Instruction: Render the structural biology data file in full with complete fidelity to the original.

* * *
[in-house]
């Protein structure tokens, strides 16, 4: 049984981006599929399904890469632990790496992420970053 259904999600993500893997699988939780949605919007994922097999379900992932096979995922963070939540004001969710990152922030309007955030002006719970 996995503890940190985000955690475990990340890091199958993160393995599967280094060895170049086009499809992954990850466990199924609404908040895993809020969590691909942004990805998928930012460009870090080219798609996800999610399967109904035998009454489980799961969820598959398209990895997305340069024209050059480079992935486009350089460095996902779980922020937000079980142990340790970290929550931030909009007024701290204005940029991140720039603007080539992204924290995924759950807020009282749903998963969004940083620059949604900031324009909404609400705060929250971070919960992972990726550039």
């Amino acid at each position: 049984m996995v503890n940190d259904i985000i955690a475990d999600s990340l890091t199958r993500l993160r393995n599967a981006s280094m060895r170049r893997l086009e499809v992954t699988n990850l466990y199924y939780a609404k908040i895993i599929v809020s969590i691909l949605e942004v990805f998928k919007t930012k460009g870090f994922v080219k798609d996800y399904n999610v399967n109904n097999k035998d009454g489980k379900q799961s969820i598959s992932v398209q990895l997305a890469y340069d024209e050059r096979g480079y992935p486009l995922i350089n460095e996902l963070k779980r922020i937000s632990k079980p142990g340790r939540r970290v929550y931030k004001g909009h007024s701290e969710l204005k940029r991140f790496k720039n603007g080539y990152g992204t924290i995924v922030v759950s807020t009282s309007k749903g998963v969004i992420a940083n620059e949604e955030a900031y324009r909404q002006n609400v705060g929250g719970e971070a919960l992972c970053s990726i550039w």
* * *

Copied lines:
[in-house]
């Protein structure tokens, strides 16, 4: 049984981006599929399904890469632990790496992420970053 259904999600993500893997699988939780949605919007994922097999379900992932096979995922963070939540004001969710990152922030309007955030002006719970 996995503890940190985000955690475990990340890091199958993160393995599967280094060895170049086009499809992954990850466990199924609404908040895993809020969590691909942004990805998928930012460009870090080219798609996800999610399967109904035998009454489980799961969820598959398209990895997305340069024209050059480079992935486009350089460095996902779980922020937000079980142990340790970290929550931030909009007024701290204005940029991140720039603007080539992204924290995924759950807020009282749903998963969004940083620059949604900031324009909404609400705060929250971070919960992972990726550039």
């Amino acid at each position: 049984m996995v503890n940190d259904i985000i955690a475990d999600s990340l890091t199958r993500l993160r393995n599967a981006s280094m060895r170049r893997l086009e499809v992954t699988n990850l466990y199924y939780a609404k908040i895993i599929v809020s969590i691909l949605e942004v990805f998928k919007t930012k460009g870090f994922v080219k798609d996800y399904n999610v399967n109904n097999k035998d009454g489980k379900q799961s969820i598959s992932v398209q990895l997305a890469y340069d024209e050059r096979g480079y992935p486009l995922i350089n460095e996902l963070k779980r922020i937000s632990k079980p142990g340790r939540r970290v929550y931030k004001g909009h007024s701290e969710l204005k940029r991140f790496k720039n603007g080539y990152g992204t924290i995924v922030v759950s807020t009282s309007k749903g998963v969004i992420a940083n620059e949604e955030a900031y324009r909404q002006n609400v705060g929250g719970e971070a919960l992972c970053s990726i550039w």